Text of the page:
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InsightsInternal Audit and Internal Control

The Relationship Between Internal Audit and Risk Management

Risk: The potential consequences of possible threats that prevent an institution, unit, or activity from achieving its goals.

Risk Management: It is a dynamic process of evaluating the risks faced by the institution (that is, identifying, measuring, and prioritizing the risk) and providing the necessary response to reduce them to an acceptable level (the risk appetite of the institution).

Risk management is an essential process at the center of the organization’s strategic management and is one of the most important management responsibilities.

Risks and Controls in Terms of Audit

Risk (obstacles to goals) can generally be expressed as any event that prevents the organization from achieving its goals.

Risk arises from the business’s strategies; without a strategy, there can be no risk.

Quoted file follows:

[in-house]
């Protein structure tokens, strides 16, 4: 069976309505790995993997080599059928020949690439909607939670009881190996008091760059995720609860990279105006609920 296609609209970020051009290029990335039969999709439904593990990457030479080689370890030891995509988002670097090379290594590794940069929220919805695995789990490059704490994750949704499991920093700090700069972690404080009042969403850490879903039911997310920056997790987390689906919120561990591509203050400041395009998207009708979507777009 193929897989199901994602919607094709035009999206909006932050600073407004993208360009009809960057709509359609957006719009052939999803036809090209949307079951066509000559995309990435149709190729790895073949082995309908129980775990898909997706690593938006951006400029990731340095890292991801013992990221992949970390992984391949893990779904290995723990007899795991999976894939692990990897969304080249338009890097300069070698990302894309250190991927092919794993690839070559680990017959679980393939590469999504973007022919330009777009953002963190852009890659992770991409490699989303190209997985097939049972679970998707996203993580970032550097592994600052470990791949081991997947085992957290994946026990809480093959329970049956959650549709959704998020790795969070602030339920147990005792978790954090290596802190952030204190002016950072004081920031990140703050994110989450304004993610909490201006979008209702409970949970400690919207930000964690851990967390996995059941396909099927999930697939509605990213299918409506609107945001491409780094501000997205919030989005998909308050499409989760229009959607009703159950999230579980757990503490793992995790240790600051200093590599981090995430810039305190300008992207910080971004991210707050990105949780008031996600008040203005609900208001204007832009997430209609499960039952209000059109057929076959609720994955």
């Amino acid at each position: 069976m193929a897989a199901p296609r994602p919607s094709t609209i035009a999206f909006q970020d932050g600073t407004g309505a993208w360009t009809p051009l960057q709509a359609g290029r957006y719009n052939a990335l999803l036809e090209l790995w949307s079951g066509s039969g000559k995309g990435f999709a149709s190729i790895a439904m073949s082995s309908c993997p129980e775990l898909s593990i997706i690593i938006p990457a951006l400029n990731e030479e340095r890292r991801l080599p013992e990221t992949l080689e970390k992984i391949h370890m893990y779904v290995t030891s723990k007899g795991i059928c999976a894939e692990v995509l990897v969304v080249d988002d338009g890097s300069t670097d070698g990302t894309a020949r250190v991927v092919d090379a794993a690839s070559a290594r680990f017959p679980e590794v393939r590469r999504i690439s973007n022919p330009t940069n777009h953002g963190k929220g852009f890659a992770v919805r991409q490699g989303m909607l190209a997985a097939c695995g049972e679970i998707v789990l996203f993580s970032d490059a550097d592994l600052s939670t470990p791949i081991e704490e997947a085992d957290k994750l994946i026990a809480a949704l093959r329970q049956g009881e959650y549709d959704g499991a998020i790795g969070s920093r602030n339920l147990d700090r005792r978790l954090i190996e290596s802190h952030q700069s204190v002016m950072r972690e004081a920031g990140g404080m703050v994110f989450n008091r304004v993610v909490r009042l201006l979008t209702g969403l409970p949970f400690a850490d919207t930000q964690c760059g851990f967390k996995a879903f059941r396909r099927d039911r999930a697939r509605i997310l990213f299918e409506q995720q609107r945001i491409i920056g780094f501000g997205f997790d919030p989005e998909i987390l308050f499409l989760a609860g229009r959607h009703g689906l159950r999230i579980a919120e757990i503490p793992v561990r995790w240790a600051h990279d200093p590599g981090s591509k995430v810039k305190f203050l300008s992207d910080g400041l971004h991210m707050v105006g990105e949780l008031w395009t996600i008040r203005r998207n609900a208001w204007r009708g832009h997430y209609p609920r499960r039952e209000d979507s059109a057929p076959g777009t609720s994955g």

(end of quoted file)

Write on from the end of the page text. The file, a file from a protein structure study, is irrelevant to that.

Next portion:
Risk basically consists of two components: uncertainty and impact.

Every institution operates in a particular risk environment. Completely eliminating risks is neither possible nor optimal. However, risks can be kept within acceptable limits. Controls are the most basic way to do this.

Risk-Focused Internal Audit

Risk Management Based Audit focuses on understanding the corporate business model and processes, identifying relevant risks, understanding tolerance levels, defining performance and risk measurements, and evaluating risk management effectiveness. 

The information provided here is used to identify risky areas that may affect the financial statements, to transfer audit resources to these areas, and, therefore, to eliminate or reduce the effects of activities that will prevent the enterprise from achieving its objectives.

In the Risk-Focused Internal Audit Approach,

  • Risks, units, and processes are inspected in decreasing order of risk value,
  • Controls with the highest impact and lowest risk exposure are audited,
  • The inherent risk and residual risk of the job are determined,
  • Prioritization is made based on risk exposure, not on probabilities.
  • If any, risks outside the scope of the audit are also taken into consideration,
  • Interactions between risks are taken into account.

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